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NASA's Science Mission Directorate Cubesat Initiative
June 18, 2014

[image-51]Beginning in October 2013, the NASA Science Mission Directorate, or SMD, started a new CubeSat Initiative -- a cross divisional project to develop scientific CubeSats for all four science divisions within SMD. CubeSats offer a low-cost option for enabling scientific discovery related to astrophysics, heliophysics, Earth and planetary sciences, addressing space technology and exploration systems development needs, and extending important hands-on experience to undergraduate and graduate students.

Through effective internal and external partnerships, combined with existing SMD suborbital investments, NASA leverages CubeSats for exploratory and potentially systematic science observations at minimal cost. With missions that can be less than $2 million to $4 million per satellite and with a rapid development cycle, along with the advent of routine access to space provided by NASA and the U.S. Department of Defense launch vehicles, and evolving nanosat launch systems, CubeSats are now a viable frequent flight opportunity for rapid innovation in science and technology. 

SMD CubeSats are offered as part of the annual ROSES -- for Research Opportunities in Space and Earth Sciences -- solicitation. For the 2014 fiscal year, six new CubeSat missions were selected as part of the new Initiative:
 

  • Helio-1  “ELFIN-STAR” – Principal Investigator: V. Angelopoulos, UCLA
    ELFIN-STAR seeks to understand storm-time precipitation of radiation belt relativistic electrons and determine if electromagnetic ion cyclotron waves are responsible for the precipitation.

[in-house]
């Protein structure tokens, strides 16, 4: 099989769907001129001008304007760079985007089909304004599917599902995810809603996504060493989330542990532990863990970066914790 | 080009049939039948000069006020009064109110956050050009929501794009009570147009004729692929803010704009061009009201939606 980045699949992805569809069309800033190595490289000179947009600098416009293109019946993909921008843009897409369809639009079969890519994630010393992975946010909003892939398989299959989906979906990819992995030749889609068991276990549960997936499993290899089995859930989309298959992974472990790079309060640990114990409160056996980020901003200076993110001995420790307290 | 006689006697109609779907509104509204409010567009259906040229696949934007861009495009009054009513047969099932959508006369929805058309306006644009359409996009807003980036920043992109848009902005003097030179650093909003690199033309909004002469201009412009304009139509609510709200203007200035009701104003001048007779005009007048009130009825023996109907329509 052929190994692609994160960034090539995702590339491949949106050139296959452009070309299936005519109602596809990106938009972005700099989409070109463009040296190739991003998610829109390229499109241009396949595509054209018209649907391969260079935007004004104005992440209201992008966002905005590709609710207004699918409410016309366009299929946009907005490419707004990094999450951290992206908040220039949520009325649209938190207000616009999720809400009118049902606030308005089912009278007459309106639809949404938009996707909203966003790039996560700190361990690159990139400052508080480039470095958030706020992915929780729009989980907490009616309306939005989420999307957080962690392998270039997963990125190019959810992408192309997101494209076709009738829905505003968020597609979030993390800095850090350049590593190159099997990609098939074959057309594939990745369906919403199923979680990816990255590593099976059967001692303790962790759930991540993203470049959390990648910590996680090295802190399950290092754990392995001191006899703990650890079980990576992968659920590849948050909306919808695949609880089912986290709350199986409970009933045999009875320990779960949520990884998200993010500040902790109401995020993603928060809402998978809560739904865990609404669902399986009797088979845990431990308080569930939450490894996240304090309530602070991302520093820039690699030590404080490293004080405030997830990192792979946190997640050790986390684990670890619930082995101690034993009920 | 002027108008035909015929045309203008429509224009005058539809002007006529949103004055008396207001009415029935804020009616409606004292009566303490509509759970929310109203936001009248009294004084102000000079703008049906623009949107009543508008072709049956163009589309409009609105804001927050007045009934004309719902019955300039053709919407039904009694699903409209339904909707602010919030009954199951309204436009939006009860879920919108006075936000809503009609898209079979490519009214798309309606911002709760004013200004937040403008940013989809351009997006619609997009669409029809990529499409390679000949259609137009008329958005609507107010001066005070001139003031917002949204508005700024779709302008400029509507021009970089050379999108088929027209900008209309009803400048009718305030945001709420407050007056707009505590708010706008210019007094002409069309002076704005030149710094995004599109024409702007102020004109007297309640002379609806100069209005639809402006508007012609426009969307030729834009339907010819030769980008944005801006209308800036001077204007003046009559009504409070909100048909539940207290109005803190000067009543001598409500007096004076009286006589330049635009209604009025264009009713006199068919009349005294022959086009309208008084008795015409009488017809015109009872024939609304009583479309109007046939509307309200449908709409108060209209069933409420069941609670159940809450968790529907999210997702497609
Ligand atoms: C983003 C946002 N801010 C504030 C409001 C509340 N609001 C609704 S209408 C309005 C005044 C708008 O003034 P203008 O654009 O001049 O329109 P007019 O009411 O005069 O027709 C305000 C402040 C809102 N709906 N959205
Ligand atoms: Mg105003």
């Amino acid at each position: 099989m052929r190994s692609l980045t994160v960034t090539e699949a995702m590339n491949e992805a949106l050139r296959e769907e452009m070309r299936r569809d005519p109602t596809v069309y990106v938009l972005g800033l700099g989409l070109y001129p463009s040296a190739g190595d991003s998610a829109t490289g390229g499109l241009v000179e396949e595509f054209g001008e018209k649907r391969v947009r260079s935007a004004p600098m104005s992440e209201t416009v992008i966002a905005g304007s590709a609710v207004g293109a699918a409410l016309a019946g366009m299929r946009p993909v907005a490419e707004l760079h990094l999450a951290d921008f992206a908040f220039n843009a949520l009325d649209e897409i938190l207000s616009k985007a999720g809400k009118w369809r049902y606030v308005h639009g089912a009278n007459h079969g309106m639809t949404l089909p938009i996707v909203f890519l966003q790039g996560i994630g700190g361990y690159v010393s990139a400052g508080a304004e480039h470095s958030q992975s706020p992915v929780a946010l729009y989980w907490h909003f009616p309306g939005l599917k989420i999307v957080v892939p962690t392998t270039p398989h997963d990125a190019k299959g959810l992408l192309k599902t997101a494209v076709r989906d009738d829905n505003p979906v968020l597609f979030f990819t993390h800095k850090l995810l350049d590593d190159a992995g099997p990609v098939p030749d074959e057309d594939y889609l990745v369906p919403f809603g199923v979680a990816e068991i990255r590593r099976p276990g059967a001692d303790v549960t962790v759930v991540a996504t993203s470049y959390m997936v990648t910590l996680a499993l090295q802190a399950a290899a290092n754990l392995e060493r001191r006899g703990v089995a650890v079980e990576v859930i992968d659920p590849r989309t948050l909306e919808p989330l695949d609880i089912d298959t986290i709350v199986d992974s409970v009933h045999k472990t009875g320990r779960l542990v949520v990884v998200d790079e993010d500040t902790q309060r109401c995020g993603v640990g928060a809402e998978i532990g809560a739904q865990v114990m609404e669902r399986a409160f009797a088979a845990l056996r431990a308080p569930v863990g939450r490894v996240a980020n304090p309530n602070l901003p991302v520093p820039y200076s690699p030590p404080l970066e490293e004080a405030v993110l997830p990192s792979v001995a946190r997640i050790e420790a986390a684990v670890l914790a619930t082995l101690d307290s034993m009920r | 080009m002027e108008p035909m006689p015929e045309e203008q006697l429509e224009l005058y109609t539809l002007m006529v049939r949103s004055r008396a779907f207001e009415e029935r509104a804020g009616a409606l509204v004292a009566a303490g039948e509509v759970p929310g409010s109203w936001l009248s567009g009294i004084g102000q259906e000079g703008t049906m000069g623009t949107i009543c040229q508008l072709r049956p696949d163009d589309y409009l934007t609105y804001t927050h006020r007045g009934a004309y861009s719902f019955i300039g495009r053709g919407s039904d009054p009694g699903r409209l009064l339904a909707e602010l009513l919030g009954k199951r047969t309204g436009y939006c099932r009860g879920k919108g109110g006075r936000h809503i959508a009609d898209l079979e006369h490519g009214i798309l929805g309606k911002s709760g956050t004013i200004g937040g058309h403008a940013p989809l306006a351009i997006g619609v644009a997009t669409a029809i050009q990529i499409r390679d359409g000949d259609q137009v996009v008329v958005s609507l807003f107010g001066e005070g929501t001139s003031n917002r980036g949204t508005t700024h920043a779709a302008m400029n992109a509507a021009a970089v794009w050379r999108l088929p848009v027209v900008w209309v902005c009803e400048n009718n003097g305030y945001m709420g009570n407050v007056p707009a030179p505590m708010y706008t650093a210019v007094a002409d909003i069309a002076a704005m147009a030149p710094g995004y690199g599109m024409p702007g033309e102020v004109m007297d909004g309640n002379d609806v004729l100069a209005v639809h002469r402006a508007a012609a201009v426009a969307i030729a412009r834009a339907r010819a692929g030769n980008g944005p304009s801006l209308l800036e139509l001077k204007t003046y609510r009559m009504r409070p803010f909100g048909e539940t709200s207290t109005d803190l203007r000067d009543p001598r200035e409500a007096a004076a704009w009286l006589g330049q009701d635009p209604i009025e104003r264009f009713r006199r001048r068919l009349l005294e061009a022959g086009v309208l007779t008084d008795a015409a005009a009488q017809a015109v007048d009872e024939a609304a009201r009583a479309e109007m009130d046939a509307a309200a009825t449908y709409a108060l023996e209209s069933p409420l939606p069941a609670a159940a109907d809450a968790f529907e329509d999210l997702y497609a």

• Helio-2  “CuSPP” – Principal Investigator: M. Desai, Southwest Research Institute
    CuSPP will study solar particles over Earth’s poles to provide space weather relevant observations through combined interplanetary energetic particle and suprathermal source population observations at high cadence.
     
  • Helio-3 “TBEx” – Principal Investigator: R. Tsunoda, SRI
    TBEx will significantly improve the understanding of the role of atmospheric gravity waves on the formation of equatorial plasma bubbles.
     
  • Helio-4 “MinXSS” – Principal Investigator: T. Woods, LASP
    MinXSS will improve understanding of solar spectral irradiance to improve modeling capabilities and reduce uncertainty regarding where in the upper atmosphere of Earth solar photon energy is deposited.
     
  • Helio-5 “SORTIE” – Principal Investigator: G. Crowley, Atmospheric & Space Technology Research Associates
    SORTIE will investigate the underlying causes behind the appearance of plasma structures in the F-region of Earth’s ionosphere, leading to equatorial plasma bubbles, and the evolution of these structures after formation.
     
  • Earth-1 “IceCube” – Principal Investigator:  D. Wu, NASA’s Goddard Space Flight Center
    IceCube is a sub-millimeter wave radiometer to advance understanding of ice clouds and their roles in climate change.

Jenny Rumburg
NASA Headquarters, Washington

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file photo of PhoneSat 2.5, an example of a CubeSat
This file photo shows PhoneSat 2.5, a CubeSat built at NASA's Ames Research Center. Constructed using commercially available smartphones, PhoneSat 2.5 measures about four inches on each side.
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NASA Ames
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Page Last Updated: June 19th, 2014
Page Editor: Rob Garner